How orthopedic care delivery is changing: 2 industry leaders weigh in


The need for orthopedic services is projected to increase in the coming years, with all baby boomers projected to be age 65 or older by 2030, according to the U.S. Census Bureau.

Two orthopedic surgeons discuss how population health initiatives, value-based care and risk-sharing will evolve as care continues to shift away from hospitals toward outpatient settings.

Note: Responses are lightly edited for style and clarity.

Wael Barsoum, MD. President and chief transformation officer, HOPCo (Phoenix): My belief is that changes in [Bundled Payment for Care Improvement Advanced] and other programs being considered by the federal government clearly signal a broader shift toward population health, which will be the catalyst to orthopedic care being increasingly delivered in vertically integrated systems that align physicians, hospitals and payers. The main driver of this will be reducing variability and cost while improving patient outcomes.

As physicians and health systems take on more financial risk, the ability to manage the entire continuum of care is imperative. Care will shift to lower-cost sites of service, such as surgery centers, and health systems must have a coordinated strategy to maintain volumes and margins in the hospital setting through more integrated value-based care programs and more intensive and effective inpatient care redesign.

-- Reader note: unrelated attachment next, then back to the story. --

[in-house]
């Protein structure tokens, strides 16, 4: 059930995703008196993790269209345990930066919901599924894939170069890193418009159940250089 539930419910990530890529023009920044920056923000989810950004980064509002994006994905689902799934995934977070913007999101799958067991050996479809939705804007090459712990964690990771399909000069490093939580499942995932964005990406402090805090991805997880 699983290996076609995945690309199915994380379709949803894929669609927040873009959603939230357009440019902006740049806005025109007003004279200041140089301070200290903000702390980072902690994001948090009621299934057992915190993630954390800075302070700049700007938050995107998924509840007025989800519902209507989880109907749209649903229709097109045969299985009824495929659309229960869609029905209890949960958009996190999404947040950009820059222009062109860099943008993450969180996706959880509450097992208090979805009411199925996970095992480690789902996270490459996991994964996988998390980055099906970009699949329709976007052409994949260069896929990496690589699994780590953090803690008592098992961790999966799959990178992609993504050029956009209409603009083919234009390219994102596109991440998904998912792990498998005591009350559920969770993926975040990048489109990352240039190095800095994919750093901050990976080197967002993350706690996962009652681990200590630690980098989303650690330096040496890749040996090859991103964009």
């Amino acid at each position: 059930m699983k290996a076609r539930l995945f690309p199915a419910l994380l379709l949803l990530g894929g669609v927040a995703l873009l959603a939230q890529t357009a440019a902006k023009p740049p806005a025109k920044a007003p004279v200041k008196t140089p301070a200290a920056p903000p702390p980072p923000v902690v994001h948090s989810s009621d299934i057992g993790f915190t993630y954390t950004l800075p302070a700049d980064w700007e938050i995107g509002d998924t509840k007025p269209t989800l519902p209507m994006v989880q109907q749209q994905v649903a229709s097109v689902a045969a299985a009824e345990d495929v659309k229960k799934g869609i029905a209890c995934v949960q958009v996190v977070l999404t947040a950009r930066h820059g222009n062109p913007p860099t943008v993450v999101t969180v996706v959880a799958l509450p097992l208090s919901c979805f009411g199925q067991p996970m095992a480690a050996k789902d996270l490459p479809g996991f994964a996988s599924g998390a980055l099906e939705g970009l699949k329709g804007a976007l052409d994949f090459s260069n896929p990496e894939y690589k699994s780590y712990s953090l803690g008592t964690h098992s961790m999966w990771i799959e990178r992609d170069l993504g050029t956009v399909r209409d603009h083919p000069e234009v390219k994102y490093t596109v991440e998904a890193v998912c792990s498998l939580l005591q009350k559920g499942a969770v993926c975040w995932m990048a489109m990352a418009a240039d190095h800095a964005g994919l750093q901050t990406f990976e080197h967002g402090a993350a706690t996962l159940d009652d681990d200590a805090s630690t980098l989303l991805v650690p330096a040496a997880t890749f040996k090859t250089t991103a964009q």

Nicholas Grosso, MD. President, The Centers for Advanced Orthopaedics (Bethesda, Md.): We're not going anywhere. With the baby boomers getting older, the need for orthopedics is going to increase, especially on the joint replacement side. Looking at some of the trends of total knees and total hips expected to be done in the U.S. in the coming years, it's almost a vertical line up. We're already starting to see that volume. I think we'll see an acceleration of these surgeries being moved outpatient.

The pandemic hastened that process because a lot of people just don't want to go to the hospitals. Surgery centers that have the capacity are doing more procedures to try and take up some of that volume. We'll see an acceleration of the transition of site of service out of the hospitals to outpatient surgery centers. This has been very good for orthopedics because most of us are owners in our surgery centers. That may help keep the market going and maybe offset some of the CMS cuts.

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